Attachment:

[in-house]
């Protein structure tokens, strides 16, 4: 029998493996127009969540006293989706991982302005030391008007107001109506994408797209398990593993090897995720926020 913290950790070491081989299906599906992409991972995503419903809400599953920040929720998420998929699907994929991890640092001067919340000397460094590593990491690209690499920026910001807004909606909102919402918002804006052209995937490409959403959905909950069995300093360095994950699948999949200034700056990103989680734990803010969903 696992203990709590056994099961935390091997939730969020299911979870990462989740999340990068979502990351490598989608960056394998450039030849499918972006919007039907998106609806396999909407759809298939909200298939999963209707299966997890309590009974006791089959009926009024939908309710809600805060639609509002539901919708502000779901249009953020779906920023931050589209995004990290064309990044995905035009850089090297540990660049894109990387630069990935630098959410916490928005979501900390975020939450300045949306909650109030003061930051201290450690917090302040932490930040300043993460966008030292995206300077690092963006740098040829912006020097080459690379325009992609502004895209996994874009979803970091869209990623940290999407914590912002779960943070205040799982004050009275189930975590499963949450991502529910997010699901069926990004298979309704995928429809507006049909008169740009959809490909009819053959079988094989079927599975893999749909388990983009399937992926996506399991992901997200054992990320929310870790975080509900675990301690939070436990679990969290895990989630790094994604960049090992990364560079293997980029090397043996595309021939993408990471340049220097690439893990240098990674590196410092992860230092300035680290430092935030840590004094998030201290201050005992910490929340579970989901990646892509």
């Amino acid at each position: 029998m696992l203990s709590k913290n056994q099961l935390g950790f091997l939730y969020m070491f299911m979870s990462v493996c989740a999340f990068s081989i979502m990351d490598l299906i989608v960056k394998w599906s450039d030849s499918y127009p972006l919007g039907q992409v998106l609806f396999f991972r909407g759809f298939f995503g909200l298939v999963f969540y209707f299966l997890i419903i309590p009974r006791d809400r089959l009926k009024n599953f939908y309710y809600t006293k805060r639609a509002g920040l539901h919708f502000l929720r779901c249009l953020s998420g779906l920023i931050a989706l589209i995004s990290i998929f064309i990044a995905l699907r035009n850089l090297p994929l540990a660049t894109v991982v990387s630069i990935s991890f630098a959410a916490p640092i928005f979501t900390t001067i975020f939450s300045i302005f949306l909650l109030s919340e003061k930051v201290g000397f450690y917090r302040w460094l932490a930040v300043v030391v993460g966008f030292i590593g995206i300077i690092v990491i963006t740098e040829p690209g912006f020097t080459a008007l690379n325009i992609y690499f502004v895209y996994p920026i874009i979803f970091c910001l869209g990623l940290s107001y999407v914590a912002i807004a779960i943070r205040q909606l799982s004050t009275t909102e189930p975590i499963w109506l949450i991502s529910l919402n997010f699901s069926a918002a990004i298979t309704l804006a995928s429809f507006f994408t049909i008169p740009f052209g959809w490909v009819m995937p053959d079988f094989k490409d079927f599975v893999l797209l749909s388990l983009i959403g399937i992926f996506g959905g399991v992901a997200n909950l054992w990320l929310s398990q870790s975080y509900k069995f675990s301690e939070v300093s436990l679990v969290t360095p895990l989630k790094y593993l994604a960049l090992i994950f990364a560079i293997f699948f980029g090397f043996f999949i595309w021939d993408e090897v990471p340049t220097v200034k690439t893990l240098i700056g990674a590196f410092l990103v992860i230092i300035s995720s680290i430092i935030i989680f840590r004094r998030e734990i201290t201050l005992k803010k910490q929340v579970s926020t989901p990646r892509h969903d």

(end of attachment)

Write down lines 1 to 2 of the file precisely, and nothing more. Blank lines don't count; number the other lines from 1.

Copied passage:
[in-house]
């Protein structure tokens, strides 16, 4: 029998493996127009969540006293989706991982302005030391008007107001109506994408797209398990593993090897995720926020 913290950790070491081989299906599906992409991972995503419903809400599953920040929720998420998929699907994929991890640092001067919340000397460094590593990491690209690499920026910001807004909606909102919402918002804006052209995937490409959403959905909950069995300093360095994950699948999949200034700056990103989680734990803010969903 696992203990709590056994099961935390091997939730969020299911979870990462989740999340990068979502990351490598989608960056394998450039030849499918972006919007039907998106609806396999909407759809298939909200298939999963209707299966997890309590009974006791089959009926009024939908309710809600805060639609509002539901919708502000779901249009953020779906920023931050589209995004990290064309990044995905035009850089090297540990660049894109990387630069990935630098959410916490928005979501900390975020939450300045949306909650109030003061930051201290450690917090302040932490930040300043993460966008030292995206300077690092963006740098040829912006020097080459690379325009992609502004895209996994874009979803970091869209990623940290999407914590912002779960943070205040799982004050009275189930975590499963949450991502529910997010699901069926990004298979309704995928429809507006049909008169740009959809490909009819053959079988094989079927599975893999749909388990983009399937992926996506399991992901997200054992990320929310870790975080509900675990301690939070436990679990969290895990989630790094994604960049090992990364560079293997980029090397043996595309021939993408990471340049220097690439893990240098990674590196410092992860230092300035680290430092935030840590004094998030201290201050005992910490929340579970989901990646892509």